Anyone wanting to sound wise and prescient when talking about the stock market and global economy has, over the past two years, sounded like the mythical doomsayer Cassandra. However, sentiment has changed abruptly this year as spring turns to early summer. After months of catastrophically bad news, even slightly less worrying data is now enough to lift markets.
Investors are prone to ignore weak fundamentals and focus too much on questionable green shoots of economic recovery. Many simply want to go back to the good old days of partying which existed before the credit crisis. There is a danger that those who have warned about moral hazard will be proved right. We are failing to learn lessons, and risk creating an even bigger crisis in the future.
The world may have escaped another great depression, but most economies still face a long drawn-out recession. Since markets hit a nadir in early March, however, people who had been expecting something akin to the end of the world have suddenly seen light at the end of the tunnel. Markets around the world have rallied. But they look set to disappoint again if the proverb about selling and going away in May is anything to go by.
Punters have only themselves to blame if the rallies lose steam. But many are betting that unprecedented actions taken by governments and central banks around the world will be sufficient to reinflate the global economy. The old argument is that the equities market usually recovers ahead of the broader economy. But this view lends prescience and rationality to the stock market it ill-deserves.
Fundamentals have not improved. The jobless rate in the US is at a 25-year high and house prices remain depressed and may have further to fall, though sales have picked up in the past month. In the current reporting season, earnings posted by companies in Hong Kong and the mainland have been mixed. As an engine of world growth, China's economic recovery remains the most important, but it is also one of the hardest to read. America is now starting its own earnings season and the numbers from US companies are likely to prove terrible. However, if the current mood persists, anything less than disastrous is enough to placate investors.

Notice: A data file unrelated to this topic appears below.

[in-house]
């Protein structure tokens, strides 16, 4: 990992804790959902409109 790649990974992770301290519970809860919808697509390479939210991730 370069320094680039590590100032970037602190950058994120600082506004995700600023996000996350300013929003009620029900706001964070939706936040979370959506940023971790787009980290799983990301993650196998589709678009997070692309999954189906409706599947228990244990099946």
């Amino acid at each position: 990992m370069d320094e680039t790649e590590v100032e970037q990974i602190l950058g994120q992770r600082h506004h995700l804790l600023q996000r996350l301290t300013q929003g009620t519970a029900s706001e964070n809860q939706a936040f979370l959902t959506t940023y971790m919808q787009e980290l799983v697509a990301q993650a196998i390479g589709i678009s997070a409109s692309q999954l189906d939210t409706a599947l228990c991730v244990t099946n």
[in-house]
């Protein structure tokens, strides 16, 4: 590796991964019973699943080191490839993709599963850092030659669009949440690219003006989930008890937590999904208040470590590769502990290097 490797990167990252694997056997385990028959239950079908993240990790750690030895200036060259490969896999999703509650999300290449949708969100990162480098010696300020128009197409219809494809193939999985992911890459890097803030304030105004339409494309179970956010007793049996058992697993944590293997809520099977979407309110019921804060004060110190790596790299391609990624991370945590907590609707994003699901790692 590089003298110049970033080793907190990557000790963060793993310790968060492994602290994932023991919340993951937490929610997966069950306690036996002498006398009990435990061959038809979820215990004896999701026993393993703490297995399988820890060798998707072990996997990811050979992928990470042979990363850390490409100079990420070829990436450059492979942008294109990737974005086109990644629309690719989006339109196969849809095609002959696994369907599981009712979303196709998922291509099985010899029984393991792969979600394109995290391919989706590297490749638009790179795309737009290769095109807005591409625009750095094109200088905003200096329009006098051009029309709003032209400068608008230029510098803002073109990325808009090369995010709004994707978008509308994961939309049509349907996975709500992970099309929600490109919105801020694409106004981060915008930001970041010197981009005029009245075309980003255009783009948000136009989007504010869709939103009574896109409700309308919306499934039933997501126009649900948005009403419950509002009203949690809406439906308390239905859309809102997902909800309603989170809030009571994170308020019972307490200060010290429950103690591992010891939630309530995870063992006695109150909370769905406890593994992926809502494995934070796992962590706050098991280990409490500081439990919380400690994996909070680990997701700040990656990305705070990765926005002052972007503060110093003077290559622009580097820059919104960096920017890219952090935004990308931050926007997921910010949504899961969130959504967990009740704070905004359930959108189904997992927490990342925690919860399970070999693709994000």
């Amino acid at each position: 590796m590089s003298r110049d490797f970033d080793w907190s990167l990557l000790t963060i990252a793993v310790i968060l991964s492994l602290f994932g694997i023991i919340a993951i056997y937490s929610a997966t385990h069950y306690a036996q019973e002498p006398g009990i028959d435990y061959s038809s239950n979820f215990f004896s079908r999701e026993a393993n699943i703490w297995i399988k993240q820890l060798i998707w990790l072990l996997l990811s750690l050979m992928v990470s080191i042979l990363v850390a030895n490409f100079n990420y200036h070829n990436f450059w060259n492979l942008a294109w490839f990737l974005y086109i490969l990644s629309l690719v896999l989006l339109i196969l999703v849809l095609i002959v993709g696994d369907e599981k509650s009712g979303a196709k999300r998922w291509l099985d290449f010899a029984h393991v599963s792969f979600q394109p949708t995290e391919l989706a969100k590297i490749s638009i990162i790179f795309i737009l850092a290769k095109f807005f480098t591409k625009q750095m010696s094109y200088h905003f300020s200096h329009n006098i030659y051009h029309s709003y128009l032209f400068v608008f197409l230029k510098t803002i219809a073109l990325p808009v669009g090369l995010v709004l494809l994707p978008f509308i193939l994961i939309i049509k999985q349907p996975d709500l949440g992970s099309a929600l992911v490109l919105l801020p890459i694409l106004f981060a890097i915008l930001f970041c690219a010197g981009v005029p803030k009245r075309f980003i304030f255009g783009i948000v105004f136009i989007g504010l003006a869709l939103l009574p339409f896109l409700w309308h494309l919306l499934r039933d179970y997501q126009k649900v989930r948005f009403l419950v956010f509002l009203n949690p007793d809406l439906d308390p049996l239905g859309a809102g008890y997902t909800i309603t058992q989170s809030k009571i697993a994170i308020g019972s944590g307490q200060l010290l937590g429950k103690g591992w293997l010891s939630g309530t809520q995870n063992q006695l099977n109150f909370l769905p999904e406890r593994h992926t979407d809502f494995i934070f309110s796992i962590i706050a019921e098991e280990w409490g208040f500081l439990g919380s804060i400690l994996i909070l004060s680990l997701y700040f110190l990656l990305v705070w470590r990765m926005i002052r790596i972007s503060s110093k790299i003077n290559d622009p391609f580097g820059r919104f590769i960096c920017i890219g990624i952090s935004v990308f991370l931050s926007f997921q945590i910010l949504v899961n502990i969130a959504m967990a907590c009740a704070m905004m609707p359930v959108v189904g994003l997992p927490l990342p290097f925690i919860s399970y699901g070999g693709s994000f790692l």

In this context, the stress tests of 19 major US banks fit the recent euphoria over not-so-bad news, as opposed to disasters. The results will not be made public until tomorrow, but early leaks say about 10 banks need to raise a manageable amount of new capital - none, however, will need more money from the taxpayer as a bailout.
Central banks and governments around the world have blown up public debt and money supply in repeated bailouts that risk triggering serious inflation. Such actions were necessary, they say, even at the risk of severe moral hazard because any market collapse posed a systemic threat. That threat may have been averted but the ensuing recession is likely to prove longer than current market optimism suggests. Lessons need to be learned. Green shoots and recovery must be accompanied by meaningful changes to financial systems and institutions, along with a vigilant stance against inflation. Otherwise, they will prove more dangerous by laying the seeds of future crises.